Message for a Young Friend

by Bill Brenner on January 13, 2011

Two old friends have a son who’s been through the meat grinder too many times in his 12 short years. Some think he should settle in for a lesser life than he’s capable of. I say bullshit.

Mood music:

[youtube=http://www.youtube.com/watch?v=b6a9WmfFKs8&fs=1&hl=en_US&rel=0&color1=0x3a3a3a&color2=0x999999]

My young friend’s name is Mark. He lives in a city on the North Shore of Massachusetts. That’s all I’ll reveal about his identity. But his parents will know this is for him and will hopefully share this with him:

Dear Mark,

Because of the mental and physical challenges you face, some grownups think you should set your sites low. They think you’re not cut out for college or a career as, say, a scientist.

They mean well. They know what you’ve been through and they don’t want you to get hurt. But if I’ve learned anything in my own journey through hell, it’s that you can’t always hide from hurt and disappointment. Life is hard. But it’s supposed to be.

It’s how we find out what we’re truly made of.

Item: Franklin Delano Roosevelt was a pampered child whose world view changed when he was crippled by polio in 1921. A lot of people would have given up right there, but he rebuilt his life, became a mentor to other polio victims and was the longest-serving president in history, dealing with war and economic calamity that could have broken the spirit of healthier leaders. Through it all, he carried on an outward cheeriness that put people at ease.

When I was a kid there were plenty of roadblocks. I missed a lot of school because of Crohn’s Disease and lost a brother when I was only a year older than you are now. My studies suffered, and I was put in a lot of the classes where they put the problem children.

Things worked out, though. I got married and had two kids that are much smarter than I was at that age. I have a job that’s allowed me to do a lot of excellent things (excellent to me, anyway).

You shouldn’t settle for anything less than the life you want.

Item: Abraham Lincoln suffered crippling depression his whole life and lost two of his four children, all in a time before anti-depressants were around. He led the Union through the Civil War and ended slavery.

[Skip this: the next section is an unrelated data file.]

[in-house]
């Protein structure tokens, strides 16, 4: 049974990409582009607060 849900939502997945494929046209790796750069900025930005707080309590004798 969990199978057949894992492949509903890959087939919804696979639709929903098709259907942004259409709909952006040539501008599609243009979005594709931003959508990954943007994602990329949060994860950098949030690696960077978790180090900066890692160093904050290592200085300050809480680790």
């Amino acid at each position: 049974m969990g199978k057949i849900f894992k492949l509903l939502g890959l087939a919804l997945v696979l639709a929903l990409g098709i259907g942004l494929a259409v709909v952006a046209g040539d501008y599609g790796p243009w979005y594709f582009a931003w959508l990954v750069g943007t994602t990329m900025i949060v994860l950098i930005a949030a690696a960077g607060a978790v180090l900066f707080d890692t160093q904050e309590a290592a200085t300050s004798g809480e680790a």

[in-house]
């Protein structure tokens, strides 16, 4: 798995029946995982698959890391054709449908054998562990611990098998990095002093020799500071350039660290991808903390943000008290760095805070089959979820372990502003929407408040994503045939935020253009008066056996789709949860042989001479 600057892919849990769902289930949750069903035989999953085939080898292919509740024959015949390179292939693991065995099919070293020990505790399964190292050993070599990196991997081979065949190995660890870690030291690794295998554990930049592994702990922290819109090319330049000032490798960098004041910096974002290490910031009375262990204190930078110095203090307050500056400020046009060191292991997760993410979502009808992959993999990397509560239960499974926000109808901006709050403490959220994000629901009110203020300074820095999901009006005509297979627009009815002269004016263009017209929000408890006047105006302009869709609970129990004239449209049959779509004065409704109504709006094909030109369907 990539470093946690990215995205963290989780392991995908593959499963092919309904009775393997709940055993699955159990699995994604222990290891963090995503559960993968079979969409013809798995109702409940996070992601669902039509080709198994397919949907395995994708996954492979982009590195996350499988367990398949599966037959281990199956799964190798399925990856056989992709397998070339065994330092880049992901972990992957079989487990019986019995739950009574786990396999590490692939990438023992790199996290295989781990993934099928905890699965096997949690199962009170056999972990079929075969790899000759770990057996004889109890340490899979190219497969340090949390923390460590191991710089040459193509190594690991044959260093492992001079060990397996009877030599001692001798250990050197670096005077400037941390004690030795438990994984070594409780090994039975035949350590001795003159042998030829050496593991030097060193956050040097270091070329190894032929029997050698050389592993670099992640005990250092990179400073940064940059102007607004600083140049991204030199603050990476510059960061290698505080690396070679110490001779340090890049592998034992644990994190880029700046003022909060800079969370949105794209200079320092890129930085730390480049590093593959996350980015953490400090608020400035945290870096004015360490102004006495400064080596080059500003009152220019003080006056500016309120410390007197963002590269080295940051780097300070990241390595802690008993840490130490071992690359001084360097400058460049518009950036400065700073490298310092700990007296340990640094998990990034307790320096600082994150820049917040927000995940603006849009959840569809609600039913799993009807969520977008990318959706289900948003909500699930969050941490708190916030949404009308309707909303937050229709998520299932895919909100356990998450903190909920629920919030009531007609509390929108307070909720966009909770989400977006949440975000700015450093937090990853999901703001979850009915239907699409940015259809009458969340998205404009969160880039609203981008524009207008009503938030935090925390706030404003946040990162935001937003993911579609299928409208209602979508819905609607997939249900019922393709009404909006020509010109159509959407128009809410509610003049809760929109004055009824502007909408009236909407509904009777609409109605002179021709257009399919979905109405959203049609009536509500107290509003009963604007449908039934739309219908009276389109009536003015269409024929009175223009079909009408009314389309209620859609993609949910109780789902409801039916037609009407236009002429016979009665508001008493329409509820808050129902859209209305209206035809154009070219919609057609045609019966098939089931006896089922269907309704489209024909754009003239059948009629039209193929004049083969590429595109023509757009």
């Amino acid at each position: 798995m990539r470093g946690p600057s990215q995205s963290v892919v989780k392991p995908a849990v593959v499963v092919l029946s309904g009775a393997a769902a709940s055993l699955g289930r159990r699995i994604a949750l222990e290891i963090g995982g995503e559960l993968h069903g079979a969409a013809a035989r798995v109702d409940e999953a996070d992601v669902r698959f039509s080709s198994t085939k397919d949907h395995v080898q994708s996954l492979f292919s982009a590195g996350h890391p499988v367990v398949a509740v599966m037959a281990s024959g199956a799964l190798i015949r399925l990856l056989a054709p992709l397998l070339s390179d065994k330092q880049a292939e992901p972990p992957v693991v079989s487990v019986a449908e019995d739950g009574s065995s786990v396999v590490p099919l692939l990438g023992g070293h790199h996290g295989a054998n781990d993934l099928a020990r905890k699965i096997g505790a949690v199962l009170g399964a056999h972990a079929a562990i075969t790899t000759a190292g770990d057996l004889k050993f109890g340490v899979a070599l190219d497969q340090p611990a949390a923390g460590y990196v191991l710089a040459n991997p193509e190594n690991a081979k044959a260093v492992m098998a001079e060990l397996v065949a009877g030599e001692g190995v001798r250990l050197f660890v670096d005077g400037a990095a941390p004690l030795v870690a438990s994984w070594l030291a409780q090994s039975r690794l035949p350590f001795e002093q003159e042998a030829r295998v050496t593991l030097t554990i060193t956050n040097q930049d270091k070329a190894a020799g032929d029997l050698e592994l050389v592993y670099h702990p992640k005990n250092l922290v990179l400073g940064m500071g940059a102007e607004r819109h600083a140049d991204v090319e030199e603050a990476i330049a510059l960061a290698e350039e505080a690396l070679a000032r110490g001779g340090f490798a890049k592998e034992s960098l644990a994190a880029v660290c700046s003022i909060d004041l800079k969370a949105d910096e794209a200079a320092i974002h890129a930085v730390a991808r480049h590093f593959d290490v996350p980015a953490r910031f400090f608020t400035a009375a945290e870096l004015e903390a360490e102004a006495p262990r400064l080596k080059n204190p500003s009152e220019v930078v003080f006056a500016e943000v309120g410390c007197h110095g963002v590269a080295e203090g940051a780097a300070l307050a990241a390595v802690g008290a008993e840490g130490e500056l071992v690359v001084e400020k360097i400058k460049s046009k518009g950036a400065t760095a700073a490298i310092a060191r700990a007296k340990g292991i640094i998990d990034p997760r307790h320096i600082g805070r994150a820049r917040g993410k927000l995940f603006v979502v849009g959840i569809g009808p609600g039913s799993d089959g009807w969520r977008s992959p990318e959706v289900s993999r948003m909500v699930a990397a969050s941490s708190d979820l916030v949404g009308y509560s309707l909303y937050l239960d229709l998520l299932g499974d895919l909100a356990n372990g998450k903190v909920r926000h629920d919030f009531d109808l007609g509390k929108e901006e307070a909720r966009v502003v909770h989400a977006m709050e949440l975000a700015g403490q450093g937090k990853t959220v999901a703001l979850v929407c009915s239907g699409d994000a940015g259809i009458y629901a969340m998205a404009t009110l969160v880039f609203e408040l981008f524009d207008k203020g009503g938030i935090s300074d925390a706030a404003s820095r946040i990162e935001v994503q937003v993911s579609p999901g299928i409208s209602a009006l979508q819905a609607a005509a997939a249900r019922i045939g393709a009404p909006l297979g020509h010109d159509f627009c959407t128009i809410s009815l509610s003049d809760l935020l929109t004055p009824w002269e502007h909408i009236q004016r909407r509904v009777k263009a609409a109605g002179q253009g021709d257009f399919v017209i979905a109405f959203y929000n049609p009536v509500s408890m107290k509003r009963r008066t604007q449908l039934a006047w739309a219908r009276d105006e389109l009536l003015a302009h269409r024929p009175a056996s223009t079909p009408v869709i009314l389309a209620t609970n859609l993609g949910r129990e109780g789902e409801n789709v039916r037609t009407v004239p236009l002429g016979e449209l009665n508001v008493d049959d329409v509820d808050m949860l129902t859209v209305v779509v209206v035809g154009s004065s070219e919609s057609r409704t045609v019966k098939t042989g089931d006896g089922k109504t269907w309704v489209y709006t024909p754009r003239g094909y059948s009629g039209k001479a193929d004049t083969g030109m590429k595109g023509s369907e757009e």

There will be setbacks and those can be discouraging, but you CAN survive them with the right perspective.

Item: The drummer from Def Leppard had an arm ripped off in a car wreck. A lot of people thought his career was over. Twenty-six years later, he’s still drumming.

So just keep trying, and never give up on yourself. Nobody can hold you back. Only YOU can hold yourself back.

One more thing: Having a good life doesn’t mean you get to live without the bad stuff from time to time.

It’s easy for people who fight mental illness and addictive behavior to go on an endless, futile search for the happily ever after, where you somehow find the magic bullet to murder your demons, thus beginning years of bliss and carefree existence.

There’s no such thing as happily ever after.

That’s OK.

I believe in you. Your parents certainly believe in you.

The rest is up to you.

–Your friend,

Bill

{ 4 comments… read them below or add one }

pennywrites January 14, 2011 at 3:18 am

Hey Mark… I don’t know who you are and that doesn’t matter. Believe it yourself, your terrific, fabulous self. It’s OK to have disappointments as long as you don’t let them be the victors. Lean on your family friends when you need to (seems to me like you’ve got a good one in Bill) and don’t ever stop dreaming of your next accomplishment. Give it hell.

Paul Piva January 14, 2011 at 5:50 am

Bill, that was a great post. You offer some very sound advice to Mark and to other’s that suffer challenges in life. I remember what it was like to be 12 and it’s not easy even under the best of circumstances. You are a inspiration to those who struggle with life and mental illness. Don’t ever stop.

Sharon Shapiro January 14, 2011 at 7:59 am

Bill, what a beautiful letter to Mark. That letter will mean something now, but will also gain meaning to him as he continues on in life. Good read for all of us who want everything to be okay and not have to struggle.

Nancy Casey January 14, 2011 at 7:04 pm

Bill,
thank you for that. i really liked it. i have printed it out for Mark, i am putting it in a special binder for him so he can always keep it and look at it in times of hopelessness..he goes through times of depression and loss of esteem and this is just the thing he needs.
again, thanks and he told his school counselor when asked if he had a mentor, he said, i have a buddy Bill that i can email or call if i need it. he believes in me just like mom and dad and some others..Then he added that anyone else could go to hell..LOL

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